Skip to main content
U.S. flag

An official website of the United States government

Dot gov

Official websites use .gov
A .gov website belongs to an official government organization in the United States.

Https

Secure .gov websites use HTTPS
A lock ( ) or https:// means you've safely connected to the .gov website. Share sensitive information only on official, secure websites.

Hybrid Applications of Solution Scattering to Aid Structural Biology

Published

Author(s)

Alexander V. Grishaev

Abstract

Biomolecular applications of solution X-ray and neutron scattering (SAXS and SANS, respectively) started in late 1960s – early 1970s but were relatively limited in their ability to provide a detailed structural picture and lagged behind what became the two primary methods of experimental structural biology − X-ray crystallography and NMR. However, improvements in both data analysis and instrumentation led to an explosive growth in the number of studies that used small-angle scattering (SAS) for investigation of macromolecular structure, often in combination with other biophysical techniques. Such hybrid applications are nowadays quickly becoming a norm whenever scattering data are used for two reasons. First, it is generally accepted that SAS data on their own cannot lead to a uniquely defined high-resolution structural model, creating a need for supplementing them with information from complementary techniques. Second, solution scattering data are frequently applied in situations when a method such NMR or X-ray crystallography cannot provide a satisfactory structural picture, which makes these additional restraints highly desirable. Maturation of the hybrid bio-SAS approaches brings to light new questions including completeness of the conformational space sampling, model validation, and data compatibility.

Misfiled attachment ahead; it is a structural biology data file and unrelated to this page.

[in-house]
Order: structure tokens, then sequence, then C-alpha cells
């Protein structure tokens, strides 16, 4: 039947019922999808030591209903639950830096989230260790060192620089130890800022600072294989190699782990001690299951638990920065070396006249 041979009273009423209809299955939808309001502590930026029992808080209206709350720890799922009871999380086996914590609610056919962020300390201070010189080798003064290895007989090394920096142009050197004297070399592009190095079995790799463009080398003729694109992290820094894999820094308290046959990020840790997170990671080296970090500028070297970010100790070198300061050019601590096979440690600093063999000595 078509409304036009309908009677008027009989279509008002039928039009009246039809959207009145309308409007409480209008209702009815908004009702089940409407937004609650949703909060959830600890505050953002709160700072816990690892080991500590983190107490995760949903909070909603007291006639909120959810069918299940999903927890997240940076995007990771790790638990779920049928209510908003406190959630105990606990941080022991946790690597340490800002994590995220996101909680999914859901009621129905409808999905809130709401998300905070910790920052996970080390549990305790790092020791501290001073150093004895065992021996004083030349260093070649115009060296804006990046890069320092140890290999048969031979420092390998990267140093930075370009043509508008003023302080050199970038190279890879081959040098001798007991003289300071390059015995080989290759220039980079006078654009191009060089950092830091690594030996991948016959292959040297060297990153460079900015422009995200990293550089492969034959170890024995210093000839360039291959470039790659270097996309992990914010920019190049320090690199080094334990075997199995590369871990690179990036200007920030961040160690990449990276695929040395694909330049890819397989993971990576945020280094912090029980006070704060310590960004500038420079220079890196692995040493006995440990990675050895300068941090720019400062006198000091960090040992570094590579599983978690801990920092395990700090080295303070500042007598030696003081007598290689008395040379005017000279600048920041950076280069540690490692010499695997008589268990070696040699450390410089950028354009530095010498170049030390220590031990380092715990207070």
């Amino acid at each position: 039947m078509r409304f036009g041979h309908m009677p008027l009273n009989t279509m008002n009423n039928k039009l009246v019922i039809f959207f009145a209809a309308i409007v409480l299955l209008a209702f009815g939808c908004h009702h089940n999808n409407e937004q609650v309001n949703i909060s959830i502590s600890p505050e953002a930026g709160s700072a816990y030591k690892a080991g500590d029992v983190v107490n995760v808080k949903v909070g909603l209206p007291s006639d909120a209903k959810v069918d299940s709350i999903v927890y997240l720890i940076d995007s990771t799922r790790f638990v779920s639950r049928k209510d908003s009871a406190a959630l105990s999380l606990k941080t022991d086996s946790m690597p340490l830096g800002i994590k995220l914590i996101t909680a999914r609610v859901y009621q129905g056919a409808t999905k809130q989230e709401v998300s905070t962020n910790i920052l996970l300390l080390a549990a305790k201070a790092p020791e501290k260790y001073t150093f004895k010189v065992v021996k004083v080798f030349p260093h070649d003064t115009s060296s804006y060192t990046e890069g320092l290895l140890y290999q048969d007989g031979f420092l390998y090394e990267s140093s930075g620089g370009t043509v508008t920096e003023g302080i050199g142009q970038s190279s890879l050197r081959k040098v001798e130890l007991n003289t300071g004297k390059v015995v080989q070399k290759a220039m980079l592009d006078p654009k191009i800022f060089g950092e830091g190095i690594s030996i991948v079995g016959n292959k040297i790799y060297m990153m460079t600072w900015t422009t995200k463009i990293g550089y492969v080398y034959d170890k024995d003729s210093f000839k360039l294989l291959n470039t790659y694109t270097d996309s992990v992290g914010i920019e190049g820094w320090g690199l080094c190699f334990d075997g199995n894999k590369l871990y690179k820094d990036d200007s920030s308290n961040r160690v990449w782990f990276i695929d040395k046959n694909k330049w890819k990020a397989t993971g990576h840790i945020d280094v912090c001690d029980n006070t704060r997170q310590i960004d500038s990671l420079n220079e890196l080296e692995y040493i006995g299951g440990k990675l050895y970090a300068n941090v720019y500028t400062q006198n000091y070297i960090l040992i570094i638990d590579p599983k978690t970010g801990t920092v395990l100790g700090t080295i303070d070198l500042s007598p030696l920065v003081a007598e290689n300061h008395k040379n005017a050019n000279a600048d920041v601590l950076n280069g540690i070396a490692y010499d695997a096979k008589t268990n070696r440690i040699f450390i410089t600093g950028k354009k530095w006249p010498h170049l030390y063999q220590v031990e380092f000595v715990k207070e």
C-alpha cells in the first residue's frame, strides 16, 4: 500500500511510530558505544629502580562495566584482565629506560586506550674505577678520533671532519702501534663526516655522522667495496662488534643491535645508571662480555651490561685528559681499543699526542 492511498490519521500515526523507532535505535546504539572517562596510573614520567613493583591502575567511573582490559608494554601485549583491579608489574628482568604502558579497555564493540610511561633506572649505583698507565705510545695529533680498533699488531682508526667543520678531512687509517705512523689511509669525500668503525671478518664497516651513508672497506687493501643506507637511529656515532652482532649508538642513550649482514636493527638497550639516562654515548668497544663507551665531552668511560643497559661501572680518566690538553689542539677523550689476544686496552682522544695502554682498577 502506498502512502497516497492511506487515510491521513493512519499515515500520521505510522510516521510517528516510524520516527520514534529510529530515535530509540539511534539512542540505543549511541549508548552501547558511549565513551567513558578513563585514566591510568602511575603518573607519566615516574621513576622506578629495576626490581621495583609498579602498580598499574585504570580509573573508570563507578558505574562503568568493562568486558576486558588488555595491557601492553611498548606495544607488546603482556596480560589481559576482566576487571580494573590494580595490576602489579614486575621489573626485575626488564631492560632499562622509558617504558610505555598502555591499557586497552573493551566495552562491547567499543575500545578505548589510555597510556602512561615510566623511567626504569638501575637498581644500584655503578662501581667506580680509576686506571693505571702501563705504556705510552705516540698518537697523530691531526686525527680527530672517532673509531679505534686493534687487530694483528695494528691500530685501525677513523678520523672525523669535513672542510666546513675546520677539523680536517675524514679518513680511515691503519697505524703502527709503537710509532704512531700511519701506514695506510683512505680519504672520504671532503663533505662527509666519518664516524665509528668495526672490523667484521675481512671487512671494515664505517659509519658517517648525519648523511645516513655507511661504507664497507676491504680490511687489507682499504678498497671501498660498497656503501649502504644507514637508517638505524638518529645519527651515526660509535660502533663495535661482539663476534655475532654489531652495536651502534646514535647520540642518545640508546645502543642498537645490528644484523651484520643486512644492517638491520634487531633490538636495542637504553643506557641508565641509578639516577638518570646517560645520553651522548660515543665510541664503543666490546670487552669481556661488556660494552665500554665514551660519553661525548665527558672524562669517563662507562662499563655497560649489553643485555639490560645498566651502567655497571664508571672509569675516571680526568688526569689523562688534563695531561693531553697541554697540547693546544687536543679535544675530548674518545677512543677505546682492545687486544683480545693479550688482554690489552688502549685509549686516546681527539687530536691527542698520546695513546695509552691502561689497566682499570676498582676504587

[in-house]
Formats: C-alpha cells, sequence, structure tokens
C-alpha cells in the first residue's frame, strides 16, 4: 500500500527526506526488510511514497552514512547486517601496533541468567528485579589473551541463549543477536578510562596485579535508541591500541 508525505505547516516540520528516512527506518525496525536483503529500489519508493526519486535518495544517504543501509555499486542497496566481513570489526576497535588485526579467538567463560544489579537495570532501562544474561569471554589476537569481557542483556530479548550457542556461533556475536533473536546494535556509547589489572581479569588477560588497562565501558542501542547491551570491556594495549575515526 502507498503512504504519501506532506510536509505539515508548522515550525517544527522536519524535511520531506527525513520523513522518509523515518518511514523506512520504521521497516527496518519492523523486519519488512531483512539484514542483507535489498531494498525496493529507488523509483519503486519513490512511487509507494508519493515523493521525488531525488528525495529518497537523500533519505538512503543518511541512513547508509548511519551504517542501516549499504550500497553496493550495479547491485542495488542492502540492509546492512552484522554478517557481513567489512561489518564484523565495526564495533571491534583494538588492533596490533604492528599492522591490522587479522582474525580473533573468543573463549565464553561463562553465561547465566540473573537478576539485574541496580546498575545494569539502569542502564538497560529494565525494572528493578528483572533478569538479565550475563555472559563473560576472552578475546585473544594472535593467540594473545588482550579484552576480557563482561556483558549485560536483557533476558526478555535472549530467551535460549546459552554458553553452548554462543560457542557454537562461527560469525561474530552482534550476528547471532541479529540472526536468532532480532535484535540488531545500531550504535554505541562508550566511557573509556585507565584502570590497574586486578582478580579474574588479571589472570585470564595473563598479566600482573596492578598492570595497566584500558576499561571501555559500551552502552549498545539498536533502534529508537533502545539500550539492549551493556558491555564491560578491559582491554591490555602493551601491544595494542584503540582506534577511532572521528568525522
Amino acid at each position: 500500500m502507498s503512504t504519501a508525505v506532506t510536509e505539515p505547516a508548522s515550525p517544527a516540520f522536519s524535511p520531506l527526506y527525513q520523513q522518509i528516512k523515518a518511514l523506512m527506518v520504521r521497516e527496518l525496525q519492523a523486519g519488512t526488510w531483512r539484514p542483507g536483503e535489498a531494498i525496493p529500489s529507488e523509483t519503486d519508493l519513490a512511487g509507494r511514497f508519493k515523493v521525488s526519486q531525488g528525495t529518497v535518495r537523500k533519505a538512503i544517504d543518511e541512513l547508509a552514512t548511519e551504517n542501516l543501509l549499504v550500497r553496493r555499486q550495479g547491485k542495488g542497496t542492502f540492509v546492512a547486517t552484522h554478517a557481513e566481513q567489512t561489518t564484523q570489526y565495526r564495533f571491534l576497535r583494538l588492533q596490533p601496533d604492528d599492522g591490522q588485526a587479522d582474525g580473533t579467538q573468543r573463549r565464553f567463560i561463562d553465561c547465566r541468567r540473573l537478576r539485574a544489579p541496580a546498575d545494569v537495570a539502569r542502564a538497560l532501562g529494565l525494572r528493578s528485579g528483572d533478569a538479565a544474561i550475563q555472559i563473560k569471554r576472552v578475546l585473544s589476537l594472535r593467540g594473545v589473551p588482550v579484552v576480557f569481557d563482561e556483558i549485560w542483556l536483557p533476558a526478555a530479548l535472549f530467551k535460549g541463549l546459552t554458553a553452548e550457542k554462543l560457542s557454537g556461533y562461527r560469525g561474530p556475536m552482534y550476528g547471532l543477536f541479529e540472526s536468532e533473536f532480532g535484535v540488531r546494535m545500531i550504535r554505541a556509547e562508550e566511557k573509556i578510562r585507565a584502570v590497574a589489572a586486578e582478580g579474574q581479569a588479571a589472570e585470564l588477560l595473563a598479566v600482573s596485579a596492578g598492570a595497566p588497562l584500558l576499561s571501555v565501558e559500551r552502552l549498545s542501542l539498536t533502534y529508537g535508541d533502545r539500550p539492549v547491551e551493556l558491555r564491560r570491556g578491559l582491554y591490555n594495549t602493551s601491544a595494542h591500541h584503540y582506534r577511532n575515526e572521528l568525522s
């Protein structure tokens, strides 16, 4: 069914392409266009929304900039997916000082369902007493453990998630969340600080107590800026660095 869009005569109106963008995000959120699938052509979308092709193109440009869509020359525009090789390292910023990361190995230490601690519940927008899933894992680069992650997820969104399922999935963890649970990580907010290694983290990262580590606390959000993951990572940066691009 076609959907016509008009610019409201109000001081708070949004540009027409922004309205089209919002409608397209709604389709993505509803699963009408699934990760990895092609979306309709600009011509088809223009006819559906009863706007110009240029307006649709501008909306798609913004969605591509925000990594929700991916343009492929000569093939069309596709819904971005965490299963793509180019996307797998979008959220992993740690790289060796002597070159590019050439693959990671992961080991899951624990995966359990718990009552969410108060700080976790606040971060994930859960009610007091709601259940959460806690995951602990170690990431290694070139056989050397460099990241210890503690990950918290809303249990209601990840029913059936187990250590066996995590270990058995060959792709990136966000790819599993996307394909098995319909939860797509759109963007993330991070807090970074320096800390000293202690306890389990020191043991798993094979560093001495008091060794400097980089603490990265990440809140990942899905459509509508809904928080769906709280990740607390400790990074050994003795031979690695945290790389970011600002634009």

Citation
Biological Small Angle Scattering: Techniques, Strategies and Tips
Publisher Info
Springer, Singapore, -1

Keywords

Solution scattering, SAXS, macromolecular structure, hybrid methods
Created November 20, 2017, Updated February 19, 2020